FAVS was also used to sort EGFR/CD9 double-positive and double-negative exosome populations, allowing enrichment of both subsets by post-sort analysis as well as western blot validation of the sorted exosomes (see Figure). Using human-specific reagents, FAVS was able to detect DiFi exosomes in the plasma of mice bearing DiFi xenografts. FAVS was also used to demonstrate that EGFR and one of its ligands, amphiregulin (AREG) are present in the plasma of normal individuals.

 

Results from the JEV paper derived from Fig 2. DiFi exosomes were flow sorted using antibodies to EGFR and CD9. Sorted purified double-negative vesicles (blue box/arrow) and double-positive vesicles (red box/arrow) were probed by western blot for markers as shown. These results validate the flow sorting enrichment of these different classes of vesicles.  Also shown is a STORM image of an individual flow sorted double-positive vesicle.

Results from the JEV paper derived from Fig 2. DiFi exosomes were flow sorted using antibodies to EGFR and CD9. Sorted purified double-negative vesicles (blue box/arrow) and double-positive vesicles (red box/arrow) were probed by western blot for markers as shown. These results validate the flow sorting enrichment of these different classes of vesicles. Also shown is a STORM image of an individual flow sorted double-positive vesicle.

 

This work joins flow-sorting work done by other labs using somewhat different techniques (6-14) and has implications for similar kinds of work done by other members of this consortium (23-25). Common to all these techniques was the use of lipid and/or specific extracellular vesicle markers to identify classes of secreted vesicles. Unlike FAVS, many sorting methods trigger vesicular events based on fluorescence rather than scatter. In all of these cases, analysis of secreted vesicle populations was performed. In some cases vesicle sorting was also achieved.

Thus, FAVS appears to be a promising technique to identify and purify distinct subsets of exosomes for discovery studies. It also holds promise for the detection of biomarkers in disease states including subsets of associated secreted RNAs.

References

1. Yang JM, Gould SJ. The cis-acting signals that target proteins to exosomes and microvesicles. Biochem Soc Trans (2013) 41:277-82. PMID 23356297.

2. Kowal J, et al. Proteomic comparison defines novel markers to characterize heterogeneous populations of extracellular vesicle subtypes. Proc Natl Acad Sci USA (2016) 113:E968-77. PMID 26858453.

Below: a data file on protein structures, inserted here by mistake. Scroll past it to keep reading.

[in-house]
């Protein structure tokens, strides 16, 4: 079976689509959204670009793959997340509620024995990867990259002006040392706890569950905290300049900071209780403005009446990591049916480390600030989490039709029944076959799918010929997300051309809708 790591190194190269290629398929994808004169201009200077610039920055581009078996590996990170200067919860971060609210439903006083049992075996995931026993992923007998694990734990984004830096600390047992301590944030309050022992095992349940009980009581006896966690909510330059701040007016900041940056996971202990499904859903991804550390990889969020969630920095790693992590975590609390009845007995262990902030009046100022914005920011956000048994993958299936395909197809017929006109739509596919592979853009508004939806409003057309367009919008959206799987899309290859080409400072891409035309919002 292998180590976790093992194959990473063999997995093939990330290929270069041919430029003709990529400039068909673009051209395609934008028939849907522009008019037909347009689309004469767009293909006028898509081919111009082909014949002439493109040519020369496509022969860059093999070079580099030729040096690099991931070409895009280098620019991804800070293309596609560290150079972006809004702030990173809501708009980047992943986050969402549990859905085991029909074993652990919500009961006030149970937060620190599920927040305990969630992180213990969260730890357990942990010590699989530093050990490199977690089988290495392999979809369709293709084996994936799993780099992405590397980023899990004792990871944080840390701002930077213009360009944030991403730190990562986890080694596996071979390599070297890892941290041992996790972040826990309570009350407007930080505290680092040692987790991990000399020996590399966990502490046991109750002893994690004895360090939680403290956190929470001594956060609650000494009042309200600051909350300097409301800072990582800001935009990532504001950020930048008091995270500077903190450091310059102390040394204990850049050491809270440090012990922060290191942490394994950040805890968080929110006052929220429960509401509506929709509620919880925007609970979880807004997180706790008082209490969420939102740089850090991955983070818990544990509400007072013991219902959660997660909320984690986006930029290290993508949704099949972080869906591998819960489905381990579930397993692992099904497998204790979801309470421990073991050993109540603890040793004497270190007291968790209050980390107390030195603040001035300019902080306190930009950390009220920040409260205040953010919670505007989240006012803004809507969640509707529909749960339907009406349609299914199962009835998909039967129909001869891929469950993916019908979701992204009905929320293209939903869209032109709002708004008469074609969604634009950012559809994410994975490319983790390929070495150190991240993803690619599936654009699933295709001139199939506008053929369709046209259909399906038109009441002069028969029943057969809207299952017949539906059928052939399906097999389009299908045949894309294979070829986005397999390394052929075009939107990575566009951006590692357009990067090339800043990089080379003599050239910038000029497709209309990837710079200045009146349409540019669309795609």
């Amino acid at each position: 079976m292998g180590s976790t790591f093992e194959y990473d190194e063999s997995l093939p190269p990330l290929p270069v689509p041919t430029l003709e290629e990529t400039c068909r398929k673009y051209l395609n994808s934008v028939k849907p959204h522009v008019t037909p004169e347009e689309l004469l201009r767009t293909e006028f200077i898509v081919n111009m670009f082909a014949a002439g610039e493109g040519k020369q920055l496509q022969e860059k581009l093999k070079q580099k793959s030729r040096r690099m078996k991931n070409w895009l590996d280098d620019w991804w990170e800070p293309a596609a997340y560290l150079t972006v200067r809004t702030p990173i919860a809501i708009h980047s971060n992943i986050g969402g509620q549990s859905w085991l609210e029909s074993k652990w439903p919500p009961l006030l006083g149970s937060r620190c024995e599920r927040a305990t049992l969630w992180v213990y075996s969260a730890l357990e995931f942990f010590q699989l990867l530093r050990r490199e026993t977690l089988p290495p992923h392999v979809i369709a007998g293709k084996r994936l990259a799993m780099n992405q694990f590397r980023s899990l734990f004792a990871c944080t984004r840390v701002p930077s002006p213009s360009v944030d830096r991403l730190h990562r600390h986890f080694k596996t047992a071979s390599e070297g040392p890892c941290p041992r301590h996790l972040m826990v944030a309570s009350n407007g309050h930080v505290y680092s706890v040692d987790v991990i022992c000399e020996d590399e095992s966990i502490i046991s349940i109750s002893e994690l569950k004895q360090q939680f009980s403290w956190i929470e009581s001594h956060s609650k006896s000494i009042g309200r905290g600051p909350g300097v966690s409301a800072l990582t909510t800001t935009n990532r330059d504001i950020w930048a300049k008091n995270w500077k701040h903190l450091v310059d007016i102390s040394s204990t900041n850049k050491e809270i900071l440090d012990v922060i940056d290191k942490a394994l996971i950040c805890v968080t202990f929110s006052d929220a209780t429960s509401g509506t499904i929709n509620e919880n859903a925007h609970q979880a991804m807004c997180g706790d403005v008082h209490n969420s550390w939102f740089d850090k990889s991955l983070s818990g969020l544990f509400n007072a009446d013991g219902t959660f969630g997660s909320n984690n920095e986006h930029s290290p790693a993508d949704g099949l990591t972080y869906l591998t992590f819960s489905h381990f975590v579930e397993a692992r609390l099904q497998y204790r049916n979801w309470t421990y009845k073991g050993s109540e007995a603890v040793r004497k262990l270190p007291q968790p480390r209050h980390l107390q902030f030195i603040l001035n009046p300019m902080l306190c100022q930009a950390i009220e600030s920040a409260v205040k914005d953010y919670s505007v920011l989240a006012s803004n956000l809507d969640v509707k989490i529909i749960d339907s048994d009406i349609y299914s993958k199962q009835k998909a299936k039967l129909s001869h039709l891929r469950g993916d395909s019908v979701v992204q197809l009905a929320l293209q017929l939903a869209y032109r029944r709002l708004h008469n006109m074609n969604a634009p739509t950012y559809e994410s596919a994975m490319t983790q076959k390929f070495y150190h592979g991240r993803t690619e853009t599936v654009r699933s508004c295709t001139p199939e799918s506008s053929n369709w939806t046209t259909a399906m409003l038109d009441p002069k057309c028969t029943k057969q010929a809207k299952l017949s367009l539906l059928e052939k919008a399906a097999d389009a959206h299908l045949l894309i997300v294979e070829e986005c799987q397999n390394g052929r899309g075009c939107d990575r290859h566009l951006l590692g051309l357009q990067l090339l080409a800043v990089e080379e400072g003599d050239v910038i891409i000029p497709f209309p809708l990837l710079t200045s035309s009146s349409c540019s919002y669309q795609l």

3. Lunavat TR, et al. Small RNA deep sequencing discriminates subsets of extracellular vesicles released by melanoma cells–Evidence of unique microRNA cargos. RNA Biol (2015) 12:810-23. PMID 26176991.

4. Cao Z, et al. Use of fluorescence-activated vesicle sorting for isolation of Naked2-associated, basolaterally targeted exocytic vesicles for proteomics analysis. Mol Cell Proteomics (2008) 7:1651-67. PMID 18504258.

5. Higginbotham JN, et al. Amphiregulin exosomes increase cancer cell invasion. Curr Biol (2011) 21:779-86. PMID 21514161.

6. Poncelet P, et al. Standardized counting of circulating platelet microparticles using currently available flow cytometers and scatter-based triggering: Forward or side scatter? Cytometry A (2016) 89:148-58. PMID 25963580.

7. Erdbrugger U, Lannigan J. Analytical challenges of extracellular vesicle detection: A comparison of different techniques. Cytometry A (2016) 89:123-34. PMID 26651033.

8. Chandler WL, Yeung W, Tait JF. A new microparticle size calibration standard for use in measuring smaller microparticles using a new flow cytometer. J Thromb Haemost (2011) 9:1216-24. PMID 21481178.

9. van der Pol E, et al. Single vs. swarm detection of microparticles and exosomes by flow cytometry. J Thromb Haemost (2012) 10:919-30. PMID 22394434.

10. Arraud N, Gounou C, Turpin D, Brisson AR. Fluorescence triggering: A general strategy for enumerating and phenotyping extracellular vesicles by flow cytometry. Cytometry A (2016) 89:184-95. PMID 25857288.

11. Pospichalova V, et al. Simplified protocol for flow cytometry analysis of fluorescently labeled exosomes and microvesicles using dedicated flow cytometer. J Extracell Vesicles (2015) 4:25530. PMID 25833224.

12. Nolte-‘t Hoen EN, et al. Quantitative and qualitative flow cytometric analysis of nanosized cell-derived membrane vesicles. Nanomedicine (2012) 8:712-20. PMID 22024193.

13. van der Vlist EJ, et al. Fluorescent labeling of nano-sized vesicles released by cells and subsequent quantitative and qualitative analysis by high-resolution flow cytometry. Nat Protoc (2012) 7:1311-26. PMID 22722367.

14. Groot Kormelink T, et al. Prerequisites for the analysis and sorting of extracellular vesicle subpopulations by high-resolution flow cytometry. Cytometry A (2016) 89:135-47. PMID 25688721.

15. Demory Beckler M, et al. Proteomic analysis of exosomes from mutant KRAS colon cancer cells identifies intercellular transfer of mutant KRAS. Mol Cell Proteomics (2013) 12:343-55. PMID 23161513.

16. McConnell RE, et al. The enterocyte microvillus is a vesicle-generating organelle. J Cell Biol (2009) 185:1285-98. PMID 19564407.